"We like you, but we don’t know you. We need to know more about who you are. We want you to open up." This was said during my performance review. Being an introvert and new to the organization, this feedback put me in a state of panic. Why was I given this feedback? I thought I was being friendly by asking everyone how their weekends went. I joined in watercooler talk. I offered to carpool with a co-worker who lived close by. "What am I not doing?", I thought to myself. How can you measure personal transparency? What is the goal? Do I share my fear, worries, and family secrets? What exactly did "open up" mean? Friends and family warned, "...we can’t open up. Don’t tell them your business, because they don’t care. You will be judged."
Just how open are you at work? Do you share personal experiences with your coworkers? How many of your co-workers are now your real friends? Is being open to exchange pleasantries and light banter enough? Do others in the workplace think you share enough of yourself? How necessary is it?
Apparently, it is very necessary according to Carla Harris, who spoke to NIH audiences about "Tools to Maximize Your Success". Performance ratings are important, but it’s relationships that help us excel in our careers. Carla Harris, Vice Chairperson of Morgan Stanley, defined relationship currency as, "investing in the people in your environment." She warns that failing to make human connections and interactions in the workplace is detrimental to progress in your career. But for some minorities, accruing relationship currency isn’t as simple as it sounds. How many times have you heard someone say, "I do my 8 hours and go home." or "I’m not here to make friends, I’m here to do my job." Coincidentally, most of those people are the minorities in their workplaces. Treading carefully is what many minorities do because it feels safer. But, why?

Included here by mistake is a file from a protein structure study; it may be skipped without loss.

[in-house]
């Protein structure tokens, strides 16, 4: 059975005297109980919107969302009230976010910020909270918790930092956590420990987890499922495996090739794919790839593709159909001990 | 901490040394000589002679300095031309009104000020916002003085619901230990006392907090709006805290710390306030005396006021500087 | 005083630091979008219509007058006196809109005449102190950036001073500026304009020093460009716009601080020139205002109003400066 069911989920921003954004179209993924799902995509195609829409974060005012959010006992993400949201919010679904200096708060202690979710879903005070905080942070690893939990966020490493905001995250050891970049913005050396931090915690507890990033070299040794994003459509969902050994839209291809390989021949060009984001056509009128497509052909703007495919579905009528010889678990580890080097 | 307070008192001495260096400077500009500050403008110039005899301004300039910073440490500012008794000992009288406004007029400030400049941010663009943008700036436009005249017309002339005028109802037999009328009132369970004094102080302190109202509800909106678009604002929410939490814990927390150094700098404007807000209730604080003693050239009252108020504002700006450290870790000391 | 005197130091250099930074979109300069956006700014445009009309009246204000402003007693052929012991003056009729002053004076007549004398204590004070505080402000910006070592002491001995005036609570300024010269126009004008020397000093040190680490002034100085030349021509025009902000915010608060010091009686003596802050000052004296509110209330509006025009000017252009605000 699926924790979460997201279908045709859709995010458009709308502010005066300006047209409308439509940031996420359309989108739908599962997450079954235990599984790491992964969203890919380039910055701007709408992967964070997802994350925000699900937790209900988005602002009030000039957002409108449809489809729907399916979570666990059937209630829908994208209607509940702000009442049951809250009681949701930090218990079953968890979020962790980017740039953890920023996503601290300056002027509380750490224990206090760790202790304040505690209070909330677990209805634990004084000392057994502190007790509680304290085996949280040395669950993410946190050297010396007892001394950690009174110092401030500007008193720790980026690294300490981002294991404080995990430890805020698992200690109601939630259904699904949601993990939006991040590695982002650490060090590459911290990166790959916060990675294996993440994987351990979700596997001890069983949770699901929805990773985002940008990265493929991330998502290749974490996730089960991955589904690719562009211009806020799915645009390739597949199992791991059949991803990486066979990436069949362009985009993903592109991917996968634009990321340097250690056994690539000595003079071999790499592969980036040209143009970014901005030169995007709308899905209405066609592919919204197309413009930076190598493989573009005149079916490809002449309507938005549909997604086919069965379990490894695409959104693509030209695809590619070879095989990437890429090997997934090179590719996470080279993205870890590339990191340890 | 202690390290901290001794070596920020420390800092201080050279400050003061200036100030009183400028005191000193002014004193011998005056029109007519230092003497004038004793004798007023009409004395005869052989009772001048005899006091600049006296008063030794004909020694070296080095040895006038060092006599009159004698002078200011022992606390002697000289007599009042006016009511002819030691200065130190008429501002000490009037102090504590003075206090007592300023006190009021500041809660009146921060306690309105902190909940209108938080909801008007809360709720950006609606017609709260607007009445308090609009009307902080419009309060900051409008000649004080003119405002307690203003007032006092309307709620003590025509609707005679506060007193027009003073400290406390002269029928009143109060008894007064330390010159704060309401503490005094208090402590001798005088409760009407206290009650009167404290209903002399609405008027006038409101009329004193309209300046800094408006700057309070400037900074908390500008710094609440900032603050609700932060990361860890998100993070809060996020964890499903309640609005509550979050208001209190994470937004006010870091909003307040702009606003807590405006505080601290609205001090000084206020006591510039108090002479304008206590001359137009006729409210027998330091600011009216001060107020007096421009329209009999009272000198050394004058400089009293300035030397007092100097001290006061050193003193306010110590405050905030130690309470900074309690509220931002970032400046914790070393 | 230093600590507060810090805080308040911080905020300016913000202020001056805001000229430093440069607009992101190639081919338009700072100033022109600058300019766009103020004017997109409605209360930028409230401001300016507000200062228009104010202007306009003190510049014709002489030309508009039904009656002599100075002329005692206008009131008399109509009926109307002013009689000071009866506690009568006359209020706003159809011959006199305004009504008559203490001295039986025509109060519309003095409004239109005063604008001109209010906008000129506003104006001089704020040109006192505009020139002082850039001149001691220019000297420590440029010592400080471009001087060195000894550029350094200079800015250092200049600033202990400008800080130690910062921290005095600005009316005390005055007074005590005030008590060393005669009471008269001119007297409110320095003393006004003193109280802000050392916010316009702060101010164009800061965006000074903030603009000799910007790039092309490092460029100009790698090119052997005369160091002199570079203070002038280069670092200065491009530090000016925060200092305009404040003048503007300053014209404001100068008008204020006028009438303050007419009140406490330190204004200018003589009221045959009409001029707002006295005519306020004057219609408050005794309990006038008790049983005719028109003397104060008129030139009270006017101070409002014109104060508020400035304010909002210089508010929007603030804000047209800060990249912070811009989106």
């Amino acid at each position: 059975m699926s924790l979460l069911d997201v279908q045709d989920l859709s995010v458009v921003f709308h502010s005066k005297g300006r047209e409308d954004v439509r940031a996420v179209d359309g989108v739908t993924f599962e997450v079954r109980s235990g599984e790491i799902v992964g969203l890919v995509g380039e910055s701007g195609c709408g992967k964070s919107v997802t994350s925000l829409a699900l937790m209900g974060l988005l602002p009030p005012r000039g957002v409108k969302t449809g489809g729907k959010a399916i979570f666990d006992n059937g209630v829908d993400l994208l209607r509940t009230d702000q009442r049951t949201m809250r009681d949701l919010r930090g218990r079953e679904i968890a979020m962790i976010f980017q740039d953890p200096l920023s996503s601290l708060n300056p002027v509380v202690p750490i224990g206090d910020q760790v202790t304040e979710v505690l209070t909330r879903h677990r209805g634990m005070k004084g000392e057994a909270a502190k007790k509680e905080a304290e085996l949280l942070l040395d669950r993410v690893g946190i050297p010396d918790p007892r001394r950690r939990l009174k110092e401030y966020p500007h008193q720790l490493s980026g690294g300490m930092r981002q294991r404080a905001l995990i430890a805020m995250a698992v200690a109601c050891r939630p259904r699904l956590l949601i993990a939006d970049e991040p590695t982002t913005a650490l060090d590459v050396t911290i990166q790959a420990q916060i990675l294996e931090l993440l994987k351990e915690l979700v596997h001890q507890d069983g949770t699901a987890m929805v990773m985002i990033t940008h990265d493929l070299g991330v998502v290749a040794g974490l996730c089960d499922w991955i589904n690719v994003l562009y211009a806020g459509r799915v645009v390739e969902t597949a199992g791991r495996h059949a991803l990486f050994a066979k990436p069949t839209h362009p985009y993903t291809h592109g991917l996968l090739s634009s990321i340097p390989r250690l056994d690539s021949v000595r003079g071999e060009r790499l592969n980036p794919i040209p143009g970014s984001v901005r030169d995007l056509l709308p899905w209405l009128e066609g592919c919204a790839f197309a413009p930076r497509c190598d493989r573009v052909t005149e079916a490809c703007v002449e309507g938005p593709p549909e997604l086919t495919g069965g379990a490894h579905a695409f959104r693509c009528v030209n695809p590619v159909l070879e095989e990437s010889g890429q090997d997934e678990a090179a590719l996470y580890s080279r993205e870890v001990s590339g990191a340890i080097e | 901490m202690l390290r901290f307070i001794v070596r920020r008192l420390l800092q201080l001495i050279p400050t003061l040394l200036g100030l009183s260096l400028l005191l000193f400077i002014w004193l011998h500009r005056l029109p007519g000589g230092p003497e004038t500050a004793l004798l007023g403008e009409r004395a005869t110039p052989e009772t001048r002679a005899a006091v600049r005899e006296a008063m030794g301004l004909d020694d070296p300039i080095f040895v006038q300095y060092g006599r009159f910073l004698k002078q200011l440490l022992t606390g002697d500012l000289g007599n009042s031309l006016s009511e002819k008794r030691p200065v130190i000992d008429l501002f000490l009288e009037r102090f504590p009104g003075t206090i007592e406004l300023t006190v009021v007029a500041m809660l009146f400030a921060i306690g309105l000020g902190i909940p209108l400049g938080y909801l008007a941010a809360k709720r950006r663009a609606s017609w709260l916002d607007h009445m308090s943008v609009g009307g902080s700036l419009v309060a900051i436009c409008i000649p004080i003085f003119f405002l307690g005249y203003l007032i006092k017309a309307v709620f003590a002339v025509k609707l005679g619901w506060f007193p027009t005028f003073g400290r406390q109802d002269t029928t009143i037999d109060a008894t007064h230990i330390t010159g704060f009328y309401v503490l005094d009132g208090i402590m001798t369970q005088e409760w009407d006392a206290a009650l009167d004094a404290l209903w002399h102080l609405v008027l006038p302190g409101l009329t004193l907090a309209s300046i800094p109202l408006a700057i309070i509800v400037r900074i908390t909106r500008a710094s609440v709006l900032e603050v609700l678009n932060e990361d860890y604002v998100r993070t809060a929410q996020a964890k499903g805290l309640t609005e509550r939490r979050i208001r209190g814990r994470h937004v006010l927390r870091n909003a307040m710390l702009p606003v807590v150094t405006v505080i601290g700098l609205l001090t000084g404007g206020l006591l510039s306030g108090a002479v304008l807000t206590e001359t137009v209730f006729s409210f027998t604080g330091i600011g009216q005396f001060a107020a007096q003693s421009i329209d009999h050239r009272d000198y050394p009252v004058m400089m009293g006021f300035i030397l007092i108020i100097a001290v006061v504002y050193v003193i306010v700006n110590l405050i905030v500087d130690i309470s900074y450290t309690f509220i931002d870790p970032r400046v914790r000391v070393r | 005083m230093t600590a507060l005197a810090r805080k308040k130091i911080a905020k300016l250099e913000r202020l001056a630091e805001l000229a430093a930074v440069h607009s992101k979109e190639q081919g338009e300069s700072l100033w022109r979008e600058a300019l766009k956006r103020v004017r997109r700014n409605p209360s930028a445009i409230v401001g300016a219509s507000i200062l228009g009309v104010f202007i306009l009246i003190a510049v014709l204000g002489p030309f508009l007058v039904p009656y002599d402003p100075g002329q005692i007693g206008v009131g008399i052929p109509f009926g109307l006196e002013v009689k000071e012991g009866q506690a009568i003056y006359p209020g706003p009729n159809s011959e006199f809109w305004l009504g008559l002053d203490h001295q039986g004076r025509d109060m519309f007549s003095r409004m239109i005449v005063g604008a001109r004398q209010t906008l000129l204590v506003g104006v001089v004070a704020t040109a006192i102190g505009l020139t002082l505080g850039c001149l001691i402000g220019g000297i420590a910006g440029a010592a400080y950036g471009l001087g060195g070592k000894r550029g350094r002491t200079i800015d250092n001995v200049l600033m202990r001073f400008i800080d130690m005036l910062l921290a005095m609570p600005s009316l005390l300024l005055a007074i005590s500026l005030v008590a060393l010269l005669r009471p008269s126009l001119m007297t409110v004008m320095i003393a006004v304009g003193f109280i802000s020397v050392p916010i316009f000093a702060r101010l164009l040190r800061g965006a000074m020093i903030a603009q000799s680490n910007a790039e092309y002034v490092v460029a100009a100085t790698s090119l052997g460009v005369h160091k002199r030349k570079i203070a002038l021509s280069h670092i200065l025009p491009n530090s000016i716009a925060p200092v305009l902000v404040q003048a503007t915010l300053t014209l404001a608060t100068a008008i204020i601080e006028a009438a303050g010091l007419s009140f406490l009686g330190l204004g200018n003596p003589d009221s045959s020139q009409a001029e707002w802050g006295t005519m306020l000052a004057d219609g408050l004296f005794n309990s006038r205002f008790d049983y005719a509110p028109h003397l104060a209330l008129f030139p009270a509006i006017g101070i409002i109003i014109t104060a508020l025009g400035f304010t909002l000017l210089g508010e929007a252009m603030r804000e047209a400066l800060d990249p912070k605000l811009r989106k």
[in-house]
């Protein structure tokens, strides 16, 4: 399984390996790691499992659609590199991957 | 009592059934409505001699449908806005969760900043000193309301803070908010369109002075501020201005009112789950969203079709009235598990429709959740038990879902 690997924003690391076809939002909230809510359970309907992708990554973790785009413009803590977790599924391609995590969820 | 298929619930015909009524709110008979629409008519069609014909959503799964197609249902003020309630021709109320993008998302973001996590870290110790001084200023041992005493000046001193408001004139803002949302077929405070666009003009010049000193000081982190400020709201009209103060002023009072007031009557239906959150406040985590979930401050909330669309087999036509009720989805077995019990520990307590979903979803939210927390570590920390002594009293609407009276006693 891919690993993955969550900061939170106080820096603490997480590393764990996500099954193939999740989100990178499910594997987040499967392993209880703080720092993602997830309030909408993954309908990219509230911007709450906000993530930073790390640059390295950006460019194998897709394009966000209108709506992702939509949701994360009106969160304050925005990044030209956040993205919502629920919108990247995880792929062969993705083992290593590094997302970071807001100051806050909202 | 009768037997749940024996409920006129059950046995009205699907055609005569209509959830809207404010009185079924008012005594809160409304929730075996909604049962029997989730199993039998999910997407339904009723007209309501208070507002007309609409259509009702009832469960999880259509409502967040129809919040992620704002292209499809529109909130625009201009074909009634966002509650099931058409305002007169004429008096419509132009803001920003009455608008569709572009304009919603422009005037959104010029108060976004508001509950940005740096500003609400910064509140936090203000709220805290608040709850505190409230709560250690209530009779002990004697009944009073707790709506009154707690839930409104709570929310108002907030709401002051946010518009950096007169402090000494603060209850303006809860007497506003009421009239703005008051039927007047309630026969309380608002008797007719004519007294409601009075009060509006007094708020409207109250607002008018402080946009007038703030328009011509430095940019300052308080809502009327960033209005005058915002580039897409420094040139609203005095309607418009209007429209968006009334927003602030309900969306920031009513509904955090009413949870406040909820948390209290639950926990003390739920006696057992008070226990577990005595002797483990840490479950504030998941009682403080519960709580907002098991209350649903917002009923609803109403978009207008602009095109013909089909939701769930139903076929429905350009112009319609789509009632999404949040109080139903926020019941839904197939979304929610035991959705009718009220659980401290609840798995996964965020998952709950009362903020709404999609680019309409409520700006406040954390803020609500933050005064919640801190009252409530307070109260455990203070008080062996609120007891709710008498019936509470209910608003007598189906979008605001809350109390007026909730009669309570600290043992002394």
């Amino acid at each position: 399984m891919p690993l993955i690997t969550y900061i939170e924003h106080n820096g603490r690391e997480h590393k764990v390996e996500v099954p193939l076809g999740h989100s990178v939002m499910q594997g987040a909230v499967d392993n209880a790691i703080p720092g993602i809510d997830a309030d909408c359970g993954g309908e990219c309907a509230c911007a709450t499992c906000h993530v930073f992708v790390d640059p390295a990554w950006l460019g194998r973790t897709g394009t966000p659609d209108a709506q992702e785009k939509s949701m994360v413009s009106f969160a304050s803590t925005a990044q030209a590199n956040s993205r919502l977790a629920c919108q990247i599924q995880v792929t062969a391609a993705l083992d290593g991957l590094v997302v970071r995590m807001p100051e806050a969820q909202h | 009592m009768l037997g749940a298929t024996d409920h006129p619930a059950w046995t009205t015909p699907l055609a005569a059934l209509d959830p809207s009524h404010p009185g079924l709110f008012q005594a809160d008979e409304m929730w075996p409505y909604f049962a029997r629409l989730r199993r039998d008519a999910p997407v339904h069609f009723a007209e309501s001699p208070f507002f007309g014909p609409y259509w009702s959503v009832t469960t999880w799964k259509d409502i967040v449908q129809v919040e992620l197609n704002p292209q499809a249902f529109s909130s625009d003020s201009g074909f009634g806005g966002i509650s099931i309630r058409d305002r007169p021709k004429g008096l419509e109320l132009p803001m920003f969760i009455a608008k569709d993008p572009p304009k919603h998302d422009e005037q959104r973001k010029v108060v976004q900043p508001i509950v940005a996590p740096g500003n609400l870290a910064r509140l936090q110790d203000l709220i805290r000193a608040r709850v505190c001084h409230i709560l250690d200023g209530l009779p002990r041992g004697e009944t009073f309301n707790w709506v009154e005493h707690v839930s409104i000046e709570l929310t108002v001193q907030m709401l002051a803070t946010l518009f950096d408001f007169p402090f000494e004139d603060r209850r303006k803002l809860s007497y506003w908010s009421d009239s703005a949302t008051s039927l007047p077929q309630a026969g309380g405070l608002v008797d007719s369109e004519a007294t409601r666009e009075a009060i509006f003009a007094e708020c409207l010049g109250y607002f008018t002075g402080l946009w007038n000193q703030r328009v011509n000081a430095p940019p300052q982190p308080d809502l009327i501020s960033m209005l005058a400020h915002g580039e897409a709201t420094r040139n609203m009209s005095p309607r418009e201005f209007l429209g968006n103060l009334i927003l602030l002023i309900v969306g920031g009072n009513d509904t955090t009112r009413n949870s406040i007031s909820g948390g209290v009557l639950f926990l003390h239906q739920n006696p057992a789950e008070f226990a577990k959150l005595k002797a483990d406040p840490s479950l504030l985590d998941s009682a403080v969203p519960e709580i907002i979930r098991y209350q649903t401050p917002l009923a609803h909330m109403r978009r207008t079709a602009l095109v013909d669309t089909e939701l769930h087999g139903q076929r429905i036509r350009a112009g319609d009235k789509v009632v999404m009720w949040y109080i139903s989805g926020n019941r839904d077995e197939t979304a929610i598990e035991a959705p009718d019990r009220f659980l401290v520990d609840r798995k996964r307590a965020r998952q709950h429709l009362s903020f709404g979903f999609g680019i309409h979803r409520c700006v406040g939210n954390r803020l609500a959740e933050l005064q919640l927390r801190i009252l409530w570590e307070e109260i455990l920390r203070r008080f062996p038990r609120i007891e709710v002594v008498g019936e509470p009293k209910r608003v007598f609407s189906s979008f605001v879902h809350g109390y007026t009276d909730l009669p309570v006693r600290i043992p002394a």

Recently the Harvard Business Review (HBR) published an article on Diversity and Authenticity - Why Black Employees Hesitate to Open Up About Themselves, it discussed building workplace relationships across racial boundaries. The study shed light on why black employees hesitate to share more of themselves. Although the research focuses on African-Americans, it also applies to all who find themselves as the minority in the workplace. Over 300 employees from various industries, with different racial and ethnic backgrounds were surveyed. The findings revealed minority employees lacked trust, fearing information they share will be used against them.
After reading this research, you may find that "opening up" in the workplace is less about sharing personal experiences, as it is more about stepping out of our comfort zones and hiding places. Acknowledging our obvious differences, rather than pretending they don’t exist (i.e., color blindness) isn’t effective for building relationships – it’s problematic. Collaborating on work projects can be a way to open-up; it can aid in building bridges and creating connections. Over time, these collaborations may grow- organically- into more meaningful relationships, ultimately increasing your relationship currency.
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